Is Self-interest really Rational?


In today’s world economic structure defines the patterns of not only a market but also those of our lives. The modern economy considers human beings interacting in the market as “homo economicus” whose actions are motivated by individual self-interest.  This is why the general perception of being rational in all fields of life is en-rooted in the notion of self-interested behaviour. I, however question this assumption and ask “Is self-interest really rational”? If yes, then why does homo economicus donate money?
Adam Smith and his followers argue that pursuit of self-interest of “rational” beings result in the desired collective optimality by the working of invisible hand. On the contrary, Amartya Sen identifies Smith’s economic man, a“rational fool” who lacks the ability to cooperate with others. Moreover, game theorists support cooperation among agents to maximize the social optimality, because the pursuit of narrowly defined individual self-interest does not lead to collective optimality, as illustrated by Prisoner Dilemma and the Tragedy of the Commons.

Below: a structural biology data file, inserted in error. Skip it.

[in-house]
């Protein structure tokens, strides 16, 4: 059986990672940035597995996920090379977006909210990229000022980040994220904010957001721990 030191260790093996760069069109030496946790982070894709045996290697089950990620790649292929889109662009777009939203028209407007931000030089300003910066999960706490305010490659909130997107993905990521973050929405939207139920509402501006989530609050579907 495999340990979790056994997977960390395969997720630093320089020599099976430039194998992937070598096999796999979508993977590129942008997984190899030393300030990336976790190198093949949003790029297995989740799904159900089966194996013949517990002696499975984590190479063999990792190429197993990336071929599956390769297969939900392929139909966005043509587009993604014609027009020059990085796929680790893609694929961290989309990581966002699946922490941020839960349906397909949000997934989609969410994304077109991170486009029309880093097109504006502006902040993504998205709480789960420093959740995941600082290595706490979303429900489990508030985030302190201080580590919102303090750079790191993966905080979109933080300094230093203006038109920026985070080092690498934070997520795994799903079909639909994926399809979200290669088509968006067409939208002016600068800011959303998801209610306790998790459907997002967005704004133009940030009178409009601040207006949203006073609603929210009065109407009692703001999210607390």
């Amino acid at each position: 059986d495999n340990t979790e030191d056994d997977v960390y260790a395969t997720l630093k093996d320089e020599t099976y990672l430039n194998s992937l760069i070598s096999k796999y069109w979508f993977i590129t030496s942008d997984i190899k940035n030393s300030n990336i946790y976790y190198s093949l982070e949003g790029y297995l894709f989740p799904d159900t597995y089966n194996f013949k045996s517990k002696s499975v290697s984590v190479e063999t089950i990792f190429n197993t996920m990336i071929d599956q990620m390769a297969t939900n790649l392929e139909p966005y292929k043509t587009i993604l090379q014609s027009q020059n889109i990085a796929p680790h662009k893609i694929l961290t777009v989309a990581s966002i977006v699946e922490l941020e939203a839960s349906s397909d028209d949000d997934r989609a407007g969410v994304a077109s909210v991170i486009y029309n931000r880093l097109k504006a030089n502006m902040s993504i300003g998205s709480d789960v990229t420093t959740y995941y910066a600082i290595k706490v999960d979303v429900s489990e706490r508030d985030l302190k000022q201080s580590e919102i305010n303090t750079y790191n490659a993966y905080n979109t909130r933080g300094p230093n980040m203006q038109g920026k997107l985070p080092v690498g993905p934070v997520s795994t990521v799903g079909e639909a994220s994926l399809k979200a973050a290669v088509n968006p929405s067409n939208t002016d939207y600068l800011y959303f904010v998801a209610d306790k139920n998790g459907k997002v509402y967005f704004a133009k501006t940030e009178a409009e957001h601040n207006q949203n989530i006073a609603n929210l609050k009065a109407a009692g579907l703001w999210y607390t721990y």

Contemporary environmental problems created by man’s large scale economic activity have also proved that the behaviour of humans to acquire their own self-interest in not rational in its true sense rather its dangerously irrational.
Its the time to question this very basic assumption of economic model, and our lives in essence, to bring humanity’s optimal towards cooperation instead of competition and redefine the term “rationality”.


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